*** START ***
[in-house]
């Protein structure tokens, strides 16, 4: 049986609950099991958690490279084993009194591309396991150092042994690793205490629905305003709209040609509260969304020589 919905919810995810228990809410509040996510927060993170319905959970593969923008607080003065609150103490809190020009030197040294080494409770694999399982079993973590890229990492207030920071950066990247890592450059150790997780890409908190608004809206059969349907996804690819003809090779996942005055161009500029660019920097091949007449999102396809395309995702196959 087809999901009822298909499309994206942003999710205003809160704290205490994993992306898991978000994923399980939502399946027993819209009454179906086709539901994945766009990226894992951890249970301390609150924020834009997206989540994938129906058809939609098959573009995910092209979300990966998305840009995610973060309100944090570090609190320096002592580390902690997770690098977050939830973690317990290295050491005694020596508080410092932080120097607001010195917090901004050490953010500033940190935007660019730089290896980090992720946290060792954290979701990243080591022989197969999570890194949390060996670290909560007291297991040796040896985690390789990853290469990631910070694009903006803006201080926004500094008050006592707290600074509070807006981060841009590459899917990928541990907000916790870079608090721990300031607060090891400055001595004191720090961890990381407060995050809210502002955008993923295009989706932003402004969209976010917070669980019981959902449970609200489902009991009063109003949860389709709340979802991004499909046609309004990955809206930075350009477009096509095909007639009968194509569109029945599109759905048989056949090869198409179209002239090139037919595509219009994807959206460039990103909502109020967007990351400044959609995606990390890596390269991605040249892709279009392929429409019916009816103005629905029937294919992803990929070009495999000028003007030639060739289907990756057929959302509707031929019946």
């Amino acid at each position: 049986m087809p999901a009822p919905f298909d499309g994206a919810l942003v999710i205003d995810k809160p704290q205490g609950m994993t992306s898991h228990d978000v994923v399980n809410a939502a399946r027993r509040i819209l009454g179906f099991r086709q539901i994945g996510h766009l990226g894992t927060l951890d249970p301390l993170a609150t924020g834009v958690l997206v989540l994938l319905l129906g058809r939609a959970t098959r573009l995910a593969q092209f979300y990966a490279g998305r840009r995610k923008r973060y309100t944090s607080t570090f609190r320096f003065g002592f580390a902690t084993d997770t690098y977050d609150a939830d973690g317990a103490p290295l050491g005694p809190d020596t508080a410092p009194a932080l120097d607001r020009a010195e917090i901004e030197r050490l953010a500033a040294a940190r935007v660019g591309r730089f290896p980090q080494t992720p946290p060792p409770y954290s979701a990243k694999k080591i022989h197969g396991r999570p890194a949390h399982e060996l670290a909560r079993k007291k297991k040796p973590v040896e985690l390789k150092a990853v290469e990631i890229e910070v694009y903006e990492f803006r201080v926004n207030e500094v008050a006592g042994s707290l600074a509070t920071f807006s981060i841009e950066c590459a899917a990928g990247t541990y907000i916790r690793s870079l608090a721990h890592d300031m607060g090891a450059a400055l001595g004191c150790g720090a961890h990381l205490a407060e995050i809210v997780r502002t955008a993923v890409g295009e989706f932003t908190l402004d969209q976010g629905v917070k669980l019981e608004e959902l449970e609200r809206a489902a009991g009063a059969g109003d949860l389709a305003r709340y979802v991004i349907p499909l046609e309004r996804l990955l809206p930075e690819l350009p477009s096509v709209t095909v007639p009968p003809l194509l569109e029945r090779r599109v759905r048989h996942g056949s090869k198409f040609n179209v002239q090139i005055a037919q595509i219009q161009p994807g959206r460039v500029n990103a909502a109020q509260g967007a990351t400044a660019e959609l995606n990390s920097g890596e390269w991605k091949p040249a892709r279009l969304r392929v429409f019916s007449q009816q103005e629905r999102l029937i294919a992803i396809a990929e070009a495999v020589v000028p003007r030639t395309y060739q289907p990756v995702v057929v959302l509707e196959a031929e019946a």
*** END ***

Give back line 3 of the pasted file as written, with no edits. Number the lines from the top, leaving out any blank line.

């Amino acid at each position: 049986m087809p999901a009822p919905f298909d499309g994206a919810l942003v999710i205003d995810k809160p704290q205490g609950m994993t992306s898991h228990d978000v994923v399980n809410a939502a399946r027993r509040i819209l009454g179906f099991r086709q539901i994945g996510h766009l990226g894992t927060l951890d249970p301390l993170a609150t924020g834009v958690l997206v989540l994938l319905l129906g058809r939609a959970t098959r573009l995910a593969q092209f979300y990966a490279g998305r840009r995610k923008r973060y309100t944090s607080t570090f609190r320096f003065g002592f580390a902690t084993d997770t690098y977050d609150a939830d973690g317990a103490p290295l050491g005694p809190d020596t508080a410092p009194a932080l120097d607001r020009a010195e917090i901004e030197r050490l953010a500033a040294a940190r935007v660019g591309r730089f290896p980090q080494t992720p946290p060792p409770y954290s979701a990243k694999k080591i022989h197969g396991r999570p890194a949390h399982e060996l670290a909560r079993k007291k297991k040796p973590v040896e985690l390789k150092a990853v290469e990631i890229e910070v694009y903006e990492f803006r201080v926004n207030e500094v008050a006592g042994s707290l600074a509070t920071f807006s981060i841009e950066c590459a899917a990928g990247t541990y907000i916790r690793s870079l608090a721990h890592d300031m607060g090891a450059a400055l001595g004191c150790g720090a961890h990381l205490a407060e995050i809210v997780r502002t955008a993923v890409g295009e989706f932003t908190l402004d969209q976010g629905v917070k669980l019981e608004e959902l449970e609200r809206a489902a009991g009063a059969g109003d949860l389709a305003r709340y979802v991004i349907p499909l046609e309004r996804l990955l809206p930075e690819l350009p477009s096509v709209t095909v007639p009968p003809l194509l569109e029945r090779r599109v759905r048989h996942g056949s090869k198409f040609n179209v002239q090139i005055a037919q595509i219009q161009p994807g959206r460039v500029n990103a909502a109020q509260g967007a990351t400044a660019e959609l995606n990390s920097g890596e390269w991605k091949p040249a892709r279009l969304r392929v429409f019916s007449q009816q103005e629905r999102l029937i294919a992803i396809a990929e070009a495999v020589v000028p003007r030639t395309y060739q289907p990756v995702v057929v959302l509707e196959a031929e019946a």